I plunged right in without reading any blurbs and found the general writing style to my liking and the story intriguing enough. I will continue reading it today and see how far I get. The beauty of reading on Kindle Unlimited is I can quit the book anytime.

If I make it all the way through, I may even take a stab at writing a short review for this blog. I promise to keep it short to increase the odds that you will finish it.

 

Funny thing about bestseller lists

Consumers of entertainment love lists, like the Billboard Top 10, the top hits of the weekend box office, or the New York Times Bestseller List. The big difference between the first two lists and the third list is the honest, realistic sample size available.

If you see a list of the top 10 songs, it is reasonable to assume a music fan will have listened to all 10 songs and formed opinions about each. A moviegoer could easily watch three to five of the top 10 movies over a one-month stretch, but books require a significantly greater time commitment, meaning a reader might only read one book on a bestseller list before the list has completely changed.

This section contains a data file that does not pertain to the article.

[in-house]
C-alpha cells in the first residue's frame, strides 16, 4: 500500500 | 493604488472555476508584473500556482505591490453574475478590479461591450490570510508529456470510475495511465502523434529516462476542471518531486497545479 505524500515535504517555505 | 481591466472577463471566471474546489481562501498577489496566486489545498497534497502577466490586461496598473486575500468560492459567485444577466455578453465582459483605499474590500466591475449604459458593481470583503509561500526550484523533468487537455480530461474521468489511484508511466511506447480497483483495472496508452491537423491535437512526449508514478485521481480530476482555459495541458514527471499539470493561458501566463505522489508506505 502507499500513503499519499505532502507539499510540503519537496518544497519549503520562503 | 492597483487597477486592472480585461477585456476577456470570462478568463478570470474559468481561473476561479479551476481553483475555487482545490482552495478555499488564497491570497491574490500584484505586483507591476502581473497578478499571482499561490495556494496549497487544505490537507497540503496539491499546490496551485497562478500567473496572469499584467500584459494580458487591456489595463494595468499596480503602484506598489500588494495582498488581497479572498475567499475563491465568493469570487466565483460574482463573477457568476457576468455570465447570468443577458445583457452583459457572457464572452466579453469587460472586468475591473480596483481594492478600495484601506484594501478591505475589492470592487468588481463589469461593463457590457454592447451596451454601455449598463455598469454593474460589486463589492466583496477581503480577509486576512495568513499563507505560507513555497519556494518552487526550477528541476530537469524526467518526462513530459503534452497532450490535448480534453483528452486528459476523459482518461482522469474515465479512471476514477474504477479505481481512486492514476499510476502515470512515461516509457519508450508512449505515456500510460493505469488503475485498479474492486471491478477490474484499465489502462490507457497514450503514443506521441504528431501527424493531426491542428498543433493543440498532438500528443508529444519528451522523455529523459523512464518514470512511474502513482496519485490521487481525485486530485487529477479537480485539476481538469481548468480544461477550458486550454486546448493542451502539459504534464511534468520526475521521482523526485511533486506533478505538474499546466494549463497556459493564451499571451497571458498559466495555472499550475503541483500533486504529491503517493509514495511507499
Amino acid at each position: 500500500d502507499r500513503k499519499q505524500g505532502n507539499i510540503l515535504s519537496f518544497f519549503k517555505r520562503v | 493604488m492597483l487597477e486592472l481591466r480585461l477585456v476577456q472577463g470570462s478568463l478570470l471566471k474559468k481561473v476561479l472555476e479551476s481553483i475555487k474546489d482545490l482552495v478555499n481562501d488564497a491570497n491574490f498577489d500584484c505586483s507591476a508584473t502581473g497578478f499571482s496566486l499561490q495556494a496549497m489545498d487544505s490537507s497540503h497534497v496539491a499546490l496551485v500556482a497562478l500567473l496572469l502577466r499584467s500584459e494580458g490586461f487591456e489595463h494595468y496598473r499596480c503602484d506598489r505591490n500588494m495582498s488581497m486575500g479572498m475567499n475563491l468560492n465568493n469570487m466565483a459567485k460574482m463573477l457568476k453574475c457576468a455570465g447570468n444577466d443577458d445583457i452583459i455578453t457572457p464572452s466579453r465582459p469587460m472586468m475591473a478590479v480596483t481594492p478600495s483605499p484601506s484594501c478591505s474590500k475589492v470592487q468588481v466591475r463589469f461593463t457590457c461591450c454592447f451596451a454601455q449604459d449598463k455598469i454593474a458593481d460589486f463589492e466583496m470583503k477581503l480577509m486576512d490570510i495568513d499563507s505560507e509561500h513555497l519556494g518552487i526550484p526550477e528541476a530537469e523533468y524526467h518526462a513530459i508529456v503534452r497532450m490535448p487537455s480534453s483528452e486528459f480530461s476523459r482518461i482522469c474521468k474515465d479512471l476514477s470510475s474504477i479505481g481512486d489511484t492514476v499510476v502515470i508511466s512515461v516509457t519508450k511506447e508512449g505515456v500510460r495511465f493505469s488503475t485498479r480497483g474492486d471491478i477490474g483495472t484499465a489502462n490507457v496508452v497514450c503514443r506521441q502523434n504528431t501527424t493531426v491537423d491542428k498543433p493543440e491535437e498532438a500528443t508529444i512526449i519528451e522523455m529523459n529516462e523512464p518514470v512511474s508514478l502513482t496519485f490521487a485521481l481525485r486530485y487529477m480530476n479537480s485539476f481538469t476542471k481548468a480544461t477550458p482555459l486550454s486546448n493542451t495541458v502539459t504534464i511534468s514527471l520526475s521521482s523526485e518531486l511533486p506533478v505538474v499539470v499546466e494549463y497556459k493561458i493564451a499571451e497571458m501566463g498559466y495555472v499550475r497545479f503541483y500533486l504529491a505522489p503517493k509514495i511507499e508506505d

The rest of the books on the list become irrelevant and vanish, like old blog posts. I remember back around Thanksgiving, everywhere I browsed for books I kept seeing the new book from Bruce Springsteen. His memoir Born to Run was all over the bestseller list for a couple of months. What list is it on now? Does anyone even remember that Springsteen wrote a book?

In a way, entertainment brokers’ lists resemble slow-moving social-media feeds. We glance over them the way we would glance over our Facebook page, reading only the posts that interest us and forgetting the others forever. Of course, there is only so much time in a day, so how many 70,000-word posts are really getting read?

Instant rejection

Yesterday, someone asked me if I had read any good books lately. It may be the first time that’s happened in a decade. The exchange that followed was revealing and educational for anyone thinking of selling a book.

I told her Comanche Moon was pretty good and her response: “That sounds like a western,” meaning she would never bother with a western. She didn’t have to see the cover or read a page or two. She heard the title and rejected the book immediately.

Even though I thought she might enjoy the book despite it being a western, I didn’t press the issue. Instead, I told her she might like Beautiful Ruins by Jess Walter. This suggestion seemed to satisfy her and she said she would look it up and try an e-book sample.

No word as to whether she started reading Beautiful Ruins, but that’s not important. The lesson here is that a casual reader will reject your book in a heartbeat if there is the slightest chance it doesn’t fit their idea of what they want to read. A title or a cover can turn away a reader before they ever give a chance to the writing or the story. Readers have preconceived notions about what they want to buy and if an author doesn’t deliver the goods from start to finish, there will be no sale.